Hot Bulbs

THAT’S tulip bulbs, and also the little lightbulbs above the Glazebrook Growers’ heads as they reflect on the 2017 growing season and look ahead to the spring. Read on for the Growers’ midwinter thoughts and wishes, shared over Christmas. Then enjoy pics of the rainiest Garden event ever, our bulb planting session. That, weirdly, we enjoyed.

An abundant midwinter, and Growers’ thoughts…

Mine are bigger than yours. Jeannine’s Trump-style challenge to Raissa. Below: a commuters’-eye view of the Kitchen Garden from the railway platform, and some fine chard, winter 2017


I really enjoyed the day in April we all spent working together in the Pleasure Garden, we accomplished a lot that day and it was a good feeling.


I enjoyed having a rivalry with Jeanine over the height of her black kale.


I’m just amazed that we are going to have beds full of healthy (ish) plants on Christmas Day – definitely a lesson learned for me..!


As for wishes, I would like to improve on my growing skills,  (this year my tomatoes didn’t show themselves). It was nice to have the great additional beds and to bring in more folks with all the busy energy that entailed from those involved.


I’ve enjoyed the Paul Richens workshops – particularly about fertilising soil and worms etc. Also satisfying to eat home-grown Kale in the middle of winter.
2018 we hope to grow some sweet potatoes and having richly composted soil!


Highlights of 2017: Workdays with neighbours and visitors from other estates and growing projects – somehow it’s always been a pleasure, even in the drizzle. Paul & Harry manoeuvring massive timbers in spite of dodgy backs. Seeing Growers who only started a year ago become more confident gardeners, and their plants suddenly a lot more happy. Does moving to a whole bed to yourself give you a boost? It seems like it.
For 2018: My wish is  for more confident gardeners, more happy plants, insects, birds. Hope to be welcoming new faces and putting down deeper roots for our group.


A thought… ‘Feeding the soil’ was the lightbulb moment for me and I loved Paul’s workshop teaching us about all the different ways of doing this… the beautiful circle of using our homemade compost to create compost tea and add further nourishment with what would have been prior to this garden just more waste going to the landfill.  Since learning about compost tea, worm tea, comfrey tea and seaweed my vegetables have grown like the weeds I love so much (as a herbalist)… and the bounty of food even moving into the winter darkness has shown me just what magic can happen when we work with the seasons and prioritise feeding the soil.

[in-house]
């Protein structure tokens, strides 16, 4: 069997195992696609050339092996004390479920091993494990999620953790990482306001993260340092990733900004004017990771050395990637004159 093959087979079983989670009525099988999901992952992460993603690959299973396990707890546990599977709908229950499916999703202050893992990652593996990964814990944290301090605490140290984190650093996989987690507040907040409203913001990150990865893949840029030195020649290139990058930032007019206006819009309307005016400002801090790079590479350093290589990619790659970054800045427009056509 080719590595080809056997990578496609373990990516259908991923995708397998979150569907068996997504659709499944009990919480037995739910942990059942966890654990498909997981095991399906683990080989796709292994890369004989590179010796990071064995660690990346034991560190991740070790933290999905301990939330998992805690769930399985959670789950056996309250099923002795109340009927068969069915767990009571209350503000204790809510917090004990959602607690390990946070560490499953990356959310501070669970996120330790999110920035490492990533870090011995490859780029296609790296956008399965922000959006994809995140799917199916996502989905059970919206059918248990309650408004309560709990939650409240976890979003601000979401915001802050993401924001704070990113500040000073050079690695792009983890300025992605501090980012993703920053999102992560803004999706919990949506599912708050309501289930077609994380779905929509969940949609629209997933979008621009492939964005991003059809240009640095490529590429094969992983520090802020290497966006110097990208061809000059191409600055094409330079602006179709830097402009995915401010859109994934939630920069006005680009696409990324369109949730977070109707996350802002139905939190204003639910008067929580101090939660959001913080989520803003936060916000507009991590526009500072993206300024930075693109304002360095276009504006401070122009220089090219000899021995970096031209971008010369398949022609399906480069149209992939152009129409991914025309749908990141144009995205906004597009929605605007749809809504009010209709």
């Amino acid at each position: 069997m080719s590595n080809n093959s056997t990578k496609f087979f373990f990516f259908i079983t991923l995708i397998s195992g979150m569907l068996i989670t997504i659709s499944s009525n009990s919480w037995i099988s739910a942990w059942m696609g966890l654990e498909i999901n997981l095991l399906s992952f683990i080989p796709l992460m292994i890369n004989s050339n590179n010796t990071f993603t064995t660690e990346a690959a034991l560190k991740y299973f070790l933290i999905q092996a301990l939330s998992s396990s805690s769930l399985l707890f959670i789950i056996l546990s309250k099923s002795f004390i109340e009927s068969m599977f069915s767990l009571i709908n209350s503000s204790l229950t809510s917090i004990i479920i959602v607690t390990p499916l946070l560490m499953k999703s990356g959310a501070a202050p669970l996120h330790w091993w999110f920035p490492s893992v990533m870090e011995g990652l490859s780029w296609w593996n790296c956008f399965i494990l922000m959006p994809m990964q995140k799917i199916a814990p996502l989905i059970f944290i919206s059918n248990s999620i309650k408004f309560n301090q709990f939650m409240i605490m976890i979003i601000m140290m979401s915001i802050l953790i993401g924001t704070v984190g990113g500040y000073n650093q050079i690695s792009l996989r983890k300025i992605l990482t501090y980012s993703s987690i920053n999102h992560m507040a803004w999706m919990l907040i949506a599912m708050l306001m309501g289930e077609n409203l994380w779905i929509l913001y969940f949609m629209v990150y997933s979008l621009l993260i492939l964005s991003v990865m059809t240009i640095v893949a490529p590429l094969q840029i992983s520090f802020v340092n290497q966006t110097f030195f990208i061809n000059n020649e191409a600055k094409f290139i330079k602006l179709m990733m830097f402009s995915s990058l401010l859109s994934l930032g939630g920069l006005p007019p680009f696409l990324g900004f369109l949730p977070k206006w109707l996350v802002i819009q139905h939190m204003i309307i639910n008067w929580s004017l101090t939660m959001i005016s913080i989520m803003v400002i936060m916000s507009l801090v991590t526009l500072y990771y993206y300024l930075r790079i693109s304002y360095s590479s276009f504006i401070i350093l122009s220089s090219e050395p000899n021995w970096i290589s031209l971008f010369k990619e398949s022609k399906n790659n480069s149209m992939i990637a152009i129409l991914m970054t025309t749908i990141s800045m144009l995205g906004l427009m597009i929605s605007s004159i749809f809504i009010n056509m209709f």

Wish for 2018… I’d like to bring more awareness of the weeds all around us that are medicine to our estate / gardening group… so I’m planning to offer a medicine walk around the Kitchen Garden and into Bel Air park in late Spring / early Summer.  Perhaps if there is a spare bed we can dedicate it to growing some ‘weeds’ and do a medicine making workshop come Autumn…

Bulb planting & close of season celebration

LAST NOVEMBER we welcomed familiar and new faces from Croxted Road Estate, as well as guests of honour from One Tree Hill Allotments and Rosendale Estate (thank you Martin, and Elaine and family) for a day tending the Pleasure Garden. 110 tulip bulbs were planted – their fiery colours will complement our Hotbed flowers – and leaves raked and stashed away to make leaf mould. Then fire, mulled wine and marshmallows provided an antidote to the damp, damp weather…

martin nov 17

Ali & J bulbs nov 17
Winter Style, fashioned by Martin (top, with Raissa’s Super Rake), Ali and Jeannine. All clothes models’ own.
Bulb planting & wine nov 17
Why so cheerful? Good honest work and community spirit! Or mulled wine and a sugar rush
rafi & j nov 17
Do marshmallows count? Rafi and Jeannine preparing one of their five a day

Big Bird Little Bird

Just before Christmas I got dive-bombed by a robin, which I’m taking as a sign we should be keeping an eye on the little critters. The RSPB Big Garden Bird Watch, 28-30 January seems like a good way of doing this – ordinary people all over the country watch their garden or local park for an hour and report back on what birds they see. This gives a nationwide picture of how our birds are doing. Click here to go to the RSPB webpage with details – if you get your skates on they’ll send you a bird-identifying chart, and coffee.

So, on Monday 30 January from 3.30 to 4.30, we’ll be spending an hour in the Kitchen Garden on Croxted Road Estate. Put on your long johns and join us! I’ll have a thermos and flapjacks. The railway embankment is home to masses of birds, so we should be able to tick off a good few.

If the weekend suits you better, you can sign up separately and do it on Saturday or Sunday (28/29 Jan) in a local green space of your choosing.

Update – our bird count on 30 January 2017 was as follows:

Bluetits x 2
Great tit x 1
Robins x 2
Wood pigeons x 2
House sparrows x 2
Carrion crows x 2
Parakeets x 2

Unidentified birds (the light was terrible and it’s hard to identify a bird from its sihouette) x approx.12
Not bad for an hour in this little corner of our big smelly city.

Zoë Petersen

I have! Wrens live right next to us, on the wooded railway embankment







Eat our herbs!